Chien-Chang Yang has held teaching and research positions at National Chiao Tung University and the Academia Sinica in Taiwan, before joining the faculty of National Taiwan University in 2006. He earned his doctorate from the University of Chicago in 2002 with the dissertation, “Music as Knowledge: The Foundation of German Musikwissenschaft and Hugo Riemann’s Theory of Listening,” which won research grant support from the DAAD and the Chiang Chingkuo Foundation. He has published and presented scholarly papers in Taiwan, Hong Kong, Japan, Korea, and the United States. His research areas include the intellectual history of music, critical theory, music historiography, and issues related to musical modernity. Recent research topics include the interaction between experimental sciences and music aesthetics in the late 18th century, Adorno’s conceptions of historical time and compositional techniques, and historiography of 20th-century music.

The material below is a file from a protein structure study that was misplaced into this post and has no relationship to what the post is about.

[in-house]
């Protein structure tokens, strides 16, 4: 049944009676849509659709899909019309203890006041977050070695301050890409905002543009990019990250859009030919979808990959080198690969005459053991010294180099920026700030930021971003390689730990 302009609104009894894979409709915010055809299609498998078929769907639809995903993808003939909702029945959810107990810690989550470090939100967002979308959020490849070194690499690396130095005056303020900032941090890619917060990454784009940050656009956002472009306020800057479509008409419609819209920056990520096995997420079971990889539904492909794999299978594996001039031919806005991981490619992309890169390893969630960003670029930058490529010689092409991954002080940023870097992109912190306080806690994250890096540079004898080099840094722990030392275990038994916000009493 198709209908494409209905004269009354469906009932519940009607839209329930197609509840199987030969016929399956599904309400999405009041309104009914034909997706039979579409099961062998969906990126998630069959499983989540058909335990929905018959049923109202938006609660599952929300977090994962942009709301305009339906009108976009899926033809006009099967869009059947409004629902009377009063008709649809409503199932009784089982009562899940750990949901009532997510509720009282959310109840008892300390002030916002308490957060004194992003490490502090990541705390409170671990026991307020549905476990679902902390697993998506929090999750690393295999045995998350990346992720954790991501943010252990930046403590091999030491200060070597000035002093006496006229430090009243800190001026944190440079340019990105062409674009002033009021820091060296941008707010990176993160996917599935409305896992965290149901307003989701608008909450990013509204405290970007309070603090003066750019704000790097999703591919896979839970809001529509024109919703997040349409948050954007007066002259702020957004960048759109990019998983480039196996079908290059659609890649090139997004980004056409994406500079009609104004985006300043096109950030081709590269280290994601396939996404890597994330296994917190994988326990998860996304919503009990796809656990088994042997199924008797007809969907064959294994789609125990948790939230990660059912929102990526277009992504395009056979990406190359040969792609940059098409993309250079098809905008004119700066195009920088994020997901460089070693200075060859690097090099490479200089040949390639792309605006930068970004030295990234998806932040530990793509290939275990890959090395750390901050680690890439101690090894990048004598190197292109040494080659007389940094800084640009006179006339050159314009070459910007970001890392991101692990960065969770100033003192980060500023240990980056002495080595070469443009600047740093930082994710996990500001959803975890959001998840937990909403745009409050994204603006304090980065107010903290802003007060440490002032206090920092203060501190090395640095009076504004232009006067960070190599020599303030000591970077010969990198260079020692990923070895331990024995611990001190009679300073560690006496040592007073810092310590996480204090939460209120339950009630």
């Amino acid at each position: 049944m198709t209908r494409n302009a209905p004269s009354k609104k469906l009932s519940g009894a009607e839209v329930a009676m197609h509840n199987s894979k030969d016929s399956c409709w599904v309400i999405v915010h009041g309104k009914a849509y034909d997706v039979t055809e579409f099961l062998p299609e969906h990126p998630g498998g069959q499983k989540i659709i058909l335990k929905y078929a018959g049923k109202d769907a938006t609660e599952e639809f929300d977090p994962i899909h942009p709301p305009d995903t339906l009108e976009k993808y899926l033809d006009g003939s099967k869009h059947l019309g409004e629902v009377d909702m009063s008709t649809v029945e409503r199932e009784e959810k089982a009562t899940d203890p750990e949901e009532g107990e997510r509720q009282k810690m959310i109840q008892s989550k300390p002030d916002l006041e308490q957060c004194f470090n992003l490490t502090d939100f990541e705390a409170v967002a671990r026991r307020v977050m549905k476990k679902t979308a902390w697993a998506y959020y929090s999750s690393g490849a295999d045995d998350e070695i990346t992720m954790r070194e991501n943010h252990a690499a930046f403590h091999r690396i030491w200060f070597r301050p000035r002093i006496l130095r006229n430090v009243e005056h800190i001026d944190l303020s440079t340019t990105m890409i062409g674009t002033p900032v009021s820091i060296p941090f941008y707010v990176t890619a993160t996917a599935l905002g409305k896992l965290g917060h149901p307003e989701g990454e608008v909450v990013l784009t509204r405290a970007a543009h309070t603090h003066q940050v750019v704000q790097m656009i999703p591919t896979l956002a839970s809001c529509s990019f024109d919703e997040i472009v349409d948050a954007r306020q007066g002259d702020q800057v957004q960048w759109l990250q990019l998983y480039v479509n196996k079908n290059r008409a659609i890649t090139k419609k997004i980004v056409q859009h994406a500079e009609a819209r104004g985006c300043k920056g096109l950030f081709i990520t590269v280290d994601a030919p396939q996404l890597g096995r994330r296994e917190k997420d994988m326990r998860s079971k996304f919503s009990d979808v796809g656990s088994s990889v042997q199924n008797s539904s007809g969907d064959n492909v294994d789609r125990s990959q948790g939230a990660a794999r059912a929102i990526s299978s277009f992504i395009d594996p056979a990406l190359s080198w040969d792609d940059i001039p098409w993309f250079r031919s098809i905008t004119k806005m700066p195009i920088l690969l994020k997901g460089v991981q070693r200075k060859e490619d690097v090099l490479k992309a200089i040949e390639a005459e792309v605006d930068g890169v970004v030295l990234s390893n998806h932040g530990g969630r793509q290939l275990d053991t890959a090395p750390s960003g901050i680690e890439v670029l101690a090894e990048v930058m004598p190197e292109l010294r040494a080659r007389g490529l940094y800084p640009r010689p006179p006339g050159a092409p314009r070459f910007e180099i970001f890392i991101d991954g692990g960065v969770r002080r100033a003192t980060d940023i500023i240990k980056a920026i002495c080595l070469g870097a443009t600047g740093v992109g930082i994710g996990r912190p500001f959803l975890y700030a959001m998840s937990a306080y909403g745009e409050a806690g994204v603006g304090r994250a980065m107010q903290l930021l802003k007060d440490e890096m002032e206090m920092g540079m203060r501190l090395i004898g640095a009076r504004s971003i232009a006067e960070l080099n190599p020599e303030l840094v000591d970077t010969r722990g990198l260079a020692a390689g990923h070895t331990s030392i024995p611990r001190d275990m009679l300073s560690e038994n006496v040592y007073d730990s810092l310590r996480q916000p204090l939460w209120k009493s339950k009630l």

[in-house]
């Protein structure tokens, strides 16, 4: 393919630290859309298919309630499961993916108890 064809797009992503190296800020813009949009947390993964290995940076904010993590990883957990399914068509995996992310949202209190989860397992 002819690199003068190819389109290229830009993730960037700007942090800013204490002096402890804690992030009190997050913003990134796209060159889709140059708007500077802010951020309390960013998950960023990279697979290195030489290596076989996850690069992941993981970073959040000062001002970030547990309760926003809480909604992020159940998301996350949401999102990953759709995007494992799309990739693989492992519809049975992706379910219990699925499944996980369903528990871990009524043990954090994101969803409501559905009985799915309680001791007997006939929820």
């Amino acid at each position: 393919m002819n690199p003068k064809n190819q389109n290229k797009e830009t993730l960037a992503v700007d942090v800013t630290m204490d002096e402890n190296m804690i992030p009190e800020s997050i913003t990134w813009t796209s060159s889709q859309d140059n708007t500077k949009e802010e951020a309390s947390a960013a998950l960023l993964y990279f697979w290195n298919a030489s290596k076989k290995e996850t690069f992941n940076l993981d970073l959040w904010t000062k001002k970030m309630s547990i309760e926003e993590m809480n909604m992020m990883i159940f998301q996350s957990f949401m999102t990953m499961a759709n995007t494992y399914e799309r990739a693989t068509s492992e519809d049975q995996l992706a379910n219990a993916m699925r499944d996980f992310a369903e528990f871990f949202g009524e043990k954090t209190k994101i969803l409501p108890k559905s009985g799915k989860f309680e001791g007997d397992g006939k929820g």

chienchang@ntu.edu.tw



     
 
Part-time Faculty
 

Lap-kwan KAM

Associate Professor
Ph.D., Historical Musicology, University of Vienna
Research interests: Medieval music; historical musicology; western music theory
kam92925@gmail.com
     

Szu-wei CHEN

Assistant Professor
Ph.D., Film & Media Studies, University of Stirling
Research interests: Popular music; world music; modern music industry
szuweichen@ntu.edu.tw
     

Kung-yuan LEE

Teaching Fellow (Performance)
B.A., Chinese Literature, National Cheng Kung University
Research interests: Guqin music
lky1959@yahoo.com.tw
     

Yannick DAUBY

Teaching Fellow (Applied music)
M.A., Digital Arts, University of Poitiers
Research interests: Soundscapes and sound art
yannick.dauby@kalerne.net
personal website
     
         
 
 

Graduate Institute of Musicology, National Taiwan University© 2011
Address: No. 1, Sec. 4, Roosevelt Road, Taipei, 10617 Taiwan (R.O.C.)
Tel.:+886-2-3366-4699 Fax:+886-2-2369-6773
Email:
gim@ntu.edu.tw
Site Map
National Taiwan University